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    USS Randolph (CV-15) Ensign.
    This cotton ensign was flown by the USS Randolph (CV-15), an Essex Class carrier during her operations in the Pacific during WWII. It was named for the First President of the Continental Congress, Peyton Randolph (1721-1775). It was the second ship to bear his name.

    This 48-star cotton ensign has sewn stars & stripes and is finished with a white canvas header with two brass grommets. The flag is marked in black, "USS Randolph (CV-15) 1944-1945. Essex Cl. Carrier Iwo Jima Kamikaze - 12 down - Tokyo Targets - Jap Battleship 'Nagato' and 12 other ships. Okinawa - Sank Jap Aircraft Carrier 'Hyuga' and 25-30 Ships. C. Rungee."

    Commissioned in October 1944, the Randolph was one of the 24 Essex Class carriers. She transited to the Pacific and commenced combat air operations in February 1945 in support of the invasion of Iwo Jima while simultaneously attacking targets in Tokyo. In March she was damaged by a kamikaze at Ulithi, but was repaired and rejoined the fleet in April to renew her combat air patrols against Okinawa and the southern Japanese islands. In May, her aircraft continued their attacks against both military and industrial targets on the Japanese home islands. In July, Tokyo was targeted again, including bombing the battleship Nagato at the Yokosuka Naval Base. Continuing her attacks against Japan, at Hiroshima her planes bombed the carrier-battleship Hyuga, which eventually sank. Randolph's pilots estimated that they had destroyed 25 to 30 ships and had damaged 35 to 40 others. Her daily air strikes continued right up to the surrender. After the war, the Randolph made two trips to the Mediterranean to return US servicemen.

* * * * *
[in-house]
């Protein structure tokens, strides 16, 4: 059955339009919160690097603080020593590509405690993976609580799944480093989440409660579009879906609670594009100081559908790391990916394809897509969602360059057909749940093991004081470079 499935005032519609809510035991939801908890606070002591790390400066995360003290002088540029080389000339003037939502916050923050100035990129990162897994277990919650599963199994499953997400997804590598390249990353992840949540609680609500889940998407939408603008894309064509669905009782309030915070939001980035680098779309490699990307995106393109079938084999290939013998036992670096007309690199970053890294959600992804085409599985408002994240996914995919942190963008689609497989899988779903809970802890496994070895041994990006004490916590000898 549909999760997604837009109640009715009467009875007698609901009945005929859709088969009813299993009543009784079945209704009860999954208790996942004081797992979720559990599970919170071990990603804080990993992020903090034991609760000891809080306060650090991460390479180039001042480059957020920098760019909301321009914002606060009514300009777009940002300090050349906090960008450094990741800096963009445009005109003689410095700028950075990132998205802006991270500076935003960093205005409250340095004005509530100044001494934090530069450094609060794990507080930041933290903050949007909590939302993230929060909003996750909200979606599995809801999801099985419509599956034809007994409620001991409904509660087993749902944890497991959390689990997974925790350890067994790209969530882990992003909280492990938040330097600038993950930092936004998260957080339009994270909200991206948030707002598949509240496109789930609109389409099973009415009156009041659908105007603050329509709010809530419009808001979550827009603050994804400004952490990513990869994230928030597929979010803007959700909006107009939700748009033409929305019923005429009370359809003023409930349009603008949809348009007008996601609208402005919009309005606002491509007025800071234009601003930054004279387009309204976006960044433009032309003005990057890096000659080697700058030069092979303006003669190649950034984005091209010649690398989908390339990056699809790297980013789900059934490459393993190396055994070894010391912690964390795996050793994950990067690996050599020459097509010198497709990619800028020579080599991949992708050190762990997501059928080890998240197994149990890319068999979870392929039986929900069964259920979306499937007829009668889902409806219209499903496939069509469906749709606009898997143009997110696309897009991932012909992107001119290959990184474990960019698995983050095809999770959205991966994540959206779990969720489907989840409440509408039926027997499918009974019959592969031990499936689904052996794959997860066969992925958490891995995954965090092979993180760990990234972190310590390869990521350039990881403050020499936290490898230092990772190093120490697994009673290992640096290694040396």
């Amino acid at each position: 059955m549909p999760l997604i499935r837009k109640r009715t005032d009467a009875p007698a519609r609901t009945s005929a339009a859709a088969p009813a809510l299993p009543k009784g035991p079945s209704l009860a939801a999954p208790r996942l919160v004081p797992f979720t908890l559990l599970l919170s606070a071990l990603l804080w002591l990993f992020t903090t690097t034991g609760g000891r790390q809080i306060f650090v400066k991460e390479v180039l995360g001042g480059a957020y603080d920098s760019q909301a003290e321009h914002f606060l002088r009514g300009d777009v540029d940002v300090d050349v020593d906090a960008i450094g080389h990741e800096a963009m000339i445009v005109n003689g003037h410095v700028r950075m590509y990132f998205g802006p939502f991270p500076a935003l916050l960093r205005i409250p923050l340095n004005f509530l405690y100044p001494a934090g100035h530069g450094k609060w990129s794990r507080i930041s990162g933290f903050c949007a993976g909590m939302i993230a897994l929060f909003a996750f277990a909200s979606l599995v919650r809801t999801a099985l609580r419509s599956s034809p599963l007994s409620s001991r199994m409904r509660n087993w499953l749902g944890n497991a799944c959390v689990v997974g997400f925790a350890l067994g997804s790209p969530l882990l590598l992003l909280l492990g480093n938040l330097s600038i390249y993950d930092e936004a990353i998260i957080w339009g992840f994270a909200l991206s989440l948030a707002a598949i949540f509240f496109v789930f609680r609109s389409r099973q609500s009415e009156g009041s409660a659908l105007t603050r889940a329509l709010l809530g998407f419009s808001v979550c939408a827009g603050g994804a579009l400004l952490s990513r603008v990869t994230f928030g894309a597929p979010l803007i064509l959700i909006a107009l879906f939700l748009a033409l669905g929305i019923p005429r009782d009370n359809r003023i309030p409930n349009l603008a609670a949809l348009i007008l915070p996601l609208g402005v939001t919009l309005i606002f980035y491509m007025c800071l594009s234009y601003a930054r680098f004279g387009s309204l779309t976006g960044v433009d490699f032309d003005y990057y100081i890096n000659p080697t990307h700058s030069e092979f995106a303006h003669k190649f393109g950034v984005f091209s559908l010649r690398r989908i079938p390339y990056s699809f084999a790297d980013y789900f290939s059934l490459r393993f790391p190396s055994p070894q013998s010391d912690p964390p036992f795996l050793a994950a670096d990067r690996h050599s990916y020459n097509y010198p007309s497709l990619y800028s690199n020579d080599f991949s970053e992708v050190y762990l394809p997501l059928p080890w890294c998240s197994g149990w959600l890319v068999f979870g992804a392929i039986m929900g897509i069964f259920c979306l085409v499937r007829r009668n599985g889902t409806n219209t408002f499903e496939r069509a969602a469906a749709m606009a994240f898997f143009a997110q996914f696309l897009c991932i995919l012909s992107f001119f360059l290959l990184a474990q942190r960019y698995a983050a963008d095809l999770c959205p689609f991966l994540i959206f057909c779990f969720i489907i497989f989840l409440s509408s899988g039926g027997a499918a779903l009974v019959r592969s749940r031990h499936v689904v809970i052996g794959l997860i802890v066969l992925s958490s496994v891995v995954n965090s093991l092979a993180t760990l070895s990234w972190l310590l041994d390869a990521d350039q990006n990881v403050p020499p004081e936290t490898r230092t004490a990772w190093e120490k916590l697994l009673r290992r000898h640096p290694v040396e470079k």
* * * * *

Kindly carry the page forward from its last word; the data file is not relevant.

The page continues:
This flag is from a workhorse carrier of WWII. The USS Randolph's ensign would be a welcome addition to any WWII, Naval Aviation collection.

    Awards: American Campaign Medal; Asiatic-Pacific Campaign Medal with 3 campaign stars); World War II Victory Medal Navy Occupation Service Medal with both "Asia" and "Europe" clasps.

    Condition: The flag is used, soiled worn and is tattered and frayed along the entire fly edge.

    This flag was formerly in the collection of Dr. Clarence Rungee, and is accompanied by his original museum inventory sheet with identifying information, along with a 1951 letter of transmittal from the donor to the museum.

    For those who did not receive a hard copy of the auction catalog, we present here the introductory comments and history of Dr. Rungee and his remarkable collection. If you scroll further, you will also find various contemporary newspaper articles, as well as a selection of the many letters of donation and transmittal which accompanied the collection and a categorization of the collection.

    Auction Info

    Auction Dates
    December, 2019
    14th Saturday
    Bids + Registered Phone Bidders: 2
    Lot Tracking Activity: N/A
    Page Views: 1,295

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